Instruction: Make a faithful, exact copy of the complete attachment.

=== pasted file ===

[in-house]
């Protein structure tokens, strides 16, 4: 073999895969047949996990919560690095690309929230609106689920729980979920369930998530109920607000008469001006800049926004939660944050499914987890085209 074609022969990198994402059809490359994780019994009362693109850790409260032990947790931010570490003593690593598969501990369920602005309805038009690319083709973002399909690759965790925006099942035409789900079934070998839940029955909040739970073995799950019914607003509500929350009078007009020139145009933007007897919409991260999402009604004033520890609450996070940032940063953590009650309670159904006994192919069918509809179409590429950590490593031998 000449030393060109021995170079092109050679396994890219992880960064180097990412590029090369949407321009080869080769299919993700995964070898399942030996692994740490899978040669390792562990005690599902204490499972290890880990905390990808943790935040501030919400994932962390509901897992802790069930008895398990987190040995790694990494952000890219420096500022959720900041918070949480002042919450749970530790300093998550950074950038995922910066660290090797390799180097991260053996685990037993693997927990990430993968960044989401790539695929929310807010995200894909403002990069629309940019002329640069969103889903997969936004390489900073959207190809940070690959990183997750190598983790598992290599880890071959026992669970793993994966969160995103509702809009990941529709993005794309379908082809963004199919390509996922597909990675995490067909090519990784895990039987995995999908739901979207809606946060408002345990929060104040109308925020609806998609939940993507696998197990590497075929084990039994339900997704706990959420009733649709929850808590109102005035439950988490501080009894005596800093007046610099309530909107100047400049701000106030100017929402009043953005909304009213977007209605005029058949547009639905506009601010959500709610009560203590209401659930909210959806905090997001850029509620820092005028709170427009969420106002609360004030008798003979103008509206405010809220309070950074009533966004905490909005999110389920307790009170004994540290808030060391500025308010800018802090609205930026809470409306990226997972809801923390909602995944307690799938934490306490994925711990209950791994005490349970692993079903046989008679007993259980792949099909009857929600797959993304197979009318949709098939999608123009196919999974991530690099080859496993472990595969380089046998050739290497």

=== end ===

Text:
[in-house]
């Protein structure tokens, strides 16, 4: 073999895969047949996990919560690095690309929230609106689920729980979920369930998530109920607000008469001006800049926004939660944050499914987890085209 074609022969990198994402059809490359994780019994009362693109850790409260032990947790931010570490003593690593598969501990369920602005309805038009690319083709973002399909690759965790925006099942035409789900079934070998839940029955909040739970073995799950019914607003509500929350009078007009020139145009933007007897919409991260999402009604004033520890609450996070940032940063953590009650309670159904006994192919069918509809179409590429950590490593031998 000449030393060109021995170079092109050679396994890219992880960064180097990412590029090369949407321009080869080769299919993700995964070898399942030996692994740490899978040669390792562990005690599902204490499972290890880990905390990808943790935040501030919400994932962390509901897992802790069930008895398990987190040995790694990494952000890219420096500022959720900041918070949480002042919450749970530790300093998550950074950038995922910066660290090797390799180097991260053996685990037993693997927990990430993968960044989401790539695929929310807010995200894909403002990069629309940019002329640069969103889903997969936004390489900073959207190809940070690959990183997750190598983790598992290599880890071959026992669970793993994966969160995103509702809009990941529709993005794309379908082809963004199919390509996922597909990675995490067909090519990784895990039987995995999908739901979207809606946060408002345990929060104040109308925020609806998609939940993507696998197990590497075929084990039994339900997704706990959420009733649709929850808590109102005035439950988490501080009894005596800093007046610099309530909107100047400049701000106030100017929402009043953005909304009213977007209605005029058949547009639905506009601010959500709610009560203590209401659930909210959806905090997001850029509620820092005028709170427009969420106002609360004030008798003979103008509206405010809220309070950074009533966004905490909005999110389920307790009170004994540290808030060391500025308010800018802090609205930026809470409306990226997972809801923390909602995944307690799938934490306490994925711990209950791994005490349970692993079903046989008679007993259980792949099909009857929600797959993304197979009318949709098939999608123009196919999974991530690099080859496993472990595969380089046998050739290497």